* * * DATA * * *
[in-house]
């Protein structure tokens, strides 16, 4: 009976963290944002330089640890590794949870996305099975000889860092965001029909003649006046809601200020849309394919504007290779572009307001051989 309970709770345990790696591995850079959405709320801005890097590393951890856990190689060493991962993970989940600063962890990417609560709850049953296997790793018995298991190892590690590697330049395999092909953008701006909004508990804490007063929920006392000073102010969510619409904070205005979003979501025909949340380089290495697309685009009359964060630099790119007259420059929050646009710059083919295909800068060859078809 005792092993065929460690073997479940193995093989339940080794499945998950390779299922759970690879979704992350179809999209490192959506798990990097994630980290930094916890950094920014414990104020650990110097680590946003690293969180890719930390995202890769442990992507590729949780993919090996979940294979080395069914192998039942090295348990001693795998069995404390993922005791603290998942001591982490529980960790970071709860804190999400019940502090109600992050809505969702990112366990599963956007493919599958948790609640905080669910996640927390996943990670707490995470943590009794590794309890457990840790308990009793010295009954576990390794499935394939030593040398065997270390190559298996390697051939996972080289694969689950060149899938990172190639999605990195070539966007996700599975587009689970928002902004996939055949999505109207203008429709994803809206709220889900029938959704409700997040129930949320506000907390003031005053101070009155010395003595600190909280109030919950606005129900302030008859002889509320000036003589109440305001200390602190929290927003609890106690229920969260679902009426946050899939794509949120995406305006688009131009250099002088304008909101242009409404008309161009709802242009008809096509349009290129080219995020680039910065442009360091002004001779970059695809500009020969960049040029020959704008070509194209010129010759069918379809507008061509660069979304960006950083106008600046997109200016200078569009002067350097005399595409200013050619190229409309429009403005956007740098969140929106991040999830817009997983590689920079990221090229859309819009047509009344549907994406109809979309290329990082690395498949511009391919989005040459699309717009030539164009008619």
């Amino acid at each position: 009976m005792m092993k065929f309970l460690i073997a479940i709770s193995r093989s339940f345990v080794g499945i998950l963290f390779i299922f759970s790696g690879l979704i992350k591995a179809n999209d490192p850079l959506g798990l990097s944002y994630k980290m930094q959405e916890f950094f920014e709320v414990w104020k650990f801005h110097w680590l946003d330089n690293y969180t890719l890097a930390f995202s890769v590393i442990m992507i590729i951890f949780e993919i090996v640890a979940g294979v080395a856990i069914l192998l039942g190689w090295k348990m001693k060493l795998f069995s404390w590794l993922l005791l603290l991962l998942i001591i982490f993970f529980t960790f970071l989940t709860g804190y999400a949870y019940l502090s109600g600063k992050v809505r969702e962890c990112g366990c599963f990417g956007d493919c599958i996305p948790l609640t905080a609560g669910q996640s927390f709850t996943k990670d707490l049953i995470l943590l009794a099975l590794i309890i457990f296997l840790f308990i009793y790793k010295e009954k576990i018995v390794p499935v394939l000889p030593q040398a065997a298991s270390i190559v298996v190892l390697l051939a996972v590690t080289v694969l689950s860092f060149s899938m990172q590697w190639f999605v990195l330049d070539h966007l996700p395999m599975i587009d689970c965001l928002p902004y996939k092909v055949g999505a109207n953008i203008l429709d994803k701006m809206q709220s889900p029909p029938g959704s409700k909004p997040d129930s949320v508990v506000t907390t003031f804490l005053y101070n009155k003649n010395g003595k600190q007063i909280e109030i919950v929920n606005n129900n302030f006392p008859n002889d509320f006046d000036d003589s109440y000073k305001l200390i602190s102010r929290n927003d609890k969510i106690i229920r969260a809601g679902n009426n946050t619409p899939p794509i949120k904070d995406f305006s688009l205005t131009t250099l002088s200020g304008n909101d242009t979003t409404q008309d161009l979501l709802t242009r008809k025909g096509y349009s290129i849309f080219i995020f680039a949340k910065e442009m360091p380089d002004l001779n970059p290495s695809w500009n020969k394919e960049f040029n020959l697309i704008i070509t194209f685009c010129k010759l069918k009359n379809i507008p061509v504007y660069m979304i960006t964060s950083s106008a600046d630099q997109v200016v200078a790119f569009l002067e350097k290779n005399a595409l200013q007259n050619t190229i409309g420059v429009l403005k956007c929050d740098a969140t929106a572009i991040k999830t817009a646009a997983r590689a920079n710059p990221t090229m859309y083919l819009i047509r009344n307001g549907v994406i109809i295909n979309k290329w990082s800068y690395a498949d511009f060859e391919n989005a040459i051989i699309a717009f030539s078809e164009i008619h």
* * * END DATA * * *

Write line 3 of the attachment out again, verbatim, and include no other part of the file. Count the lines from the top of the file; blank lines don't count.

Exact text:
């Amino acid at each position: 009976m005792m092993k065929f309970l460690i073997a479940i709770s193995r093989s339940f345990v080794g499945i998950l963290f390779i299922f759970s790696g690879l979704i992350k591995a179809n999209d490192p850079l959506g798990l990097s944002y994630k980290m930094q959405e916890f950094f920014e709320v414990w104020k650990f801005h110097w680590l946003d330089n690293y969180t890719l890097a930390f995202s890769v590393i442990m992507i590729i951890f949780e993919i090996v640890a979940g294979v080395a856990i069914l192998l039942g190689w090295k348990m001693k060493l795998f069995s404390w590794l993922l005791l603290l991962l998942i001591i982490f993970f529980t960790f970071l989940t709860g804190y999400a949870y019940l502090s109600g600063k992050v809505r969702e962890c990112g366990c599963f990417g956007d493919c599958i996305p948790l609640t905080a609560g669910q996640s927390f709850t996943k990670d707490l049953i995470l943590l009794a099975l590794i309890i457990f296997l840790f308990i009793y790793k010295e009954k576990i018995v390794p499935v394939l000889p030593q040398a065997a298991s270390i190559v298996v190892l390697l051939a996972v590690t080289v694969l689950s860092f060149s899938m990172q590697w190639f999605v990195l330049d070539h966007l996700p395999m599975i587009d689970c965001l928002p902004y996939k092909v055949g999505a109207n953008i203008l429709d994803k701006m809206q709220s889900p029909p029938g959704s409700k909004p997040d129930s949320v508990v506000t907390t003031f804490l005053y101070n009155k003649n010395g003595k600190q007063i909280e109030i919950v929920n606005n129900n302030f006392p008859n002889d509320f006046d000036d003589s109440y000073k305001l200390i602190s102010r929290n927003d609890k969510i106690i229920r969260a809601g679902n009426n946050t619409p899939p794509i949120k904070d995406f305006s688009l205005t131009t250099l002088s200020g304008n909101d242009t979003t409404q008309d161009l979501l709802t242009r008809k025909g096509y349009s290129i849309f080219i995020f680039a949340k910065e442009m360091p380089d002004l001779n970059p290495s695809w500009n020969k394919e960049f040029n020959l697309i704008i070509t194209f685009c010129k010759l069918k009359n379809i507008p061509v504007y660069m979304i960006t964060s950083s106008a600046d630099q997109v200016v200078a790119f569009l002067e350097k290779n005399a595409l200013q007259n050619t190229i409309g420059v429009l403005k956007c929050d740098a969140t929106a572009i991040k999830t817009a646009a997983r590689a920079n710059p990221t090229m859309y083919l819009i047509r009344n307001g549907v994406i109809i295909n979309k290329w990082s800068y690395a498949d511009f060859e391919n989005a040459i051989i699309a717009f030539s078809e164009i008619h």